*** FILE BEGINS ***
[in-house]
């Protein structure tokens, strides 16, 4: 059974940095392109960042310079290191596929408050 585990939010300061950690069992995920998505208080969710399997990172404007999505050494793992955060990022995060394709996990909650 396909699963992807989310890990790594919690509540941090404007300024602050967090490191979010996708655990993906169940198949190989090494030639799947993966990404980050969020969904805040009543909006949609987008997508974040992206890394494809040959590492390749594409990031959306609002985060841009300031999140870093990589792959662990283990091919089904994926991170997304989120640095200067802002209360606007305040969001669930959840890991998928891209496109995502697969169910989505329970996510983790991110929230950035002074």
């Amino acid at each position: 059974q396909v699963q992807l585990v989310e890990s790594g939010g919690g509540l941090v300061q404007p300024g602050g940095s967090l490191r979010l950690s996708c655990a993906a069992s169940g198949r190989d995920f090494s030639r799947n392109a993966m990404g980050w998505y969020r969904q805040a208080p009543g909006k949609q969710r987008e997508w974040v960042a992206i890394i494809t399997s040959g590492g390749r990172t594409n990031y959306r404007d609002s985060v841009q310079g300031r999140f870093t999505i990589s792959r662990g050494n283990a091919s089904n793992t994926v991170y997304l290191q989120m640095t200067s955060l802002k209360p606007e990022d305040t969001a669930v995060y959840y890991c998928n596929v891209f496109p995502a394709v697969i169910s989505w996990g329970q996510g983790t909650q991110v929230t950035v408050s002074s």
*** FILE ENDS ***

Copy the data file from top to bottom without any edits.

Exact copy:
[in-house]
């Protein structure tokens, strides 16, 4: 059974940095392109960042310079290191596929408050 585990939010300061950690069992995920998505208080969710399997990172404007999505050494793992955060990022995060394709996990909650 396909699963992807989310890990790594919690509540941090404007300024602050967090490191979010996708655990993906169940198949190989090494030639799947993966990404980050969020969904805040009543909006949609987008997508974040992206890394494809040959590492390749594409990031959306609002985060841009300031999140870093990589792959662990283990091919089904994926991170997304989120640095200067802002209360606007305040969001669930959840890991998928891209496109995502697969169910989505329970996510983790991110929230950035002074």
């Amino acid at each position: 059974q396909v699963q992807l585990v989310e890990s790594g939010g919690g509540l941090v300061q404007p300024g602050g940095s967090l490191r979010l950690s996708c655990a993906a069992s169940g198949r190989d995920f090494s030639r799947n392109a993966m990404g980050w998505y969020r969904q805040a208080p009543g909006k949609q969710r987008e997508w974040v960042a992206i890394i494809t399997s040959g590492g390749r990172t594409n990031y959306r404007d609002s985060v841009q310079g300031r999140f870093t999505i990589s792959r662990g050494n283990a091919s089904n793992t994926v991170y997304l290191q989120m640095t200067s955060l802002k209360p606007e990022d305040t969001a669930v995060y959840y890991c998928n596929v891209f496109p995502a394709v697969i169910s989505w996990g329970q996510g983790t909650q991110v929230t950035v408050s002074s």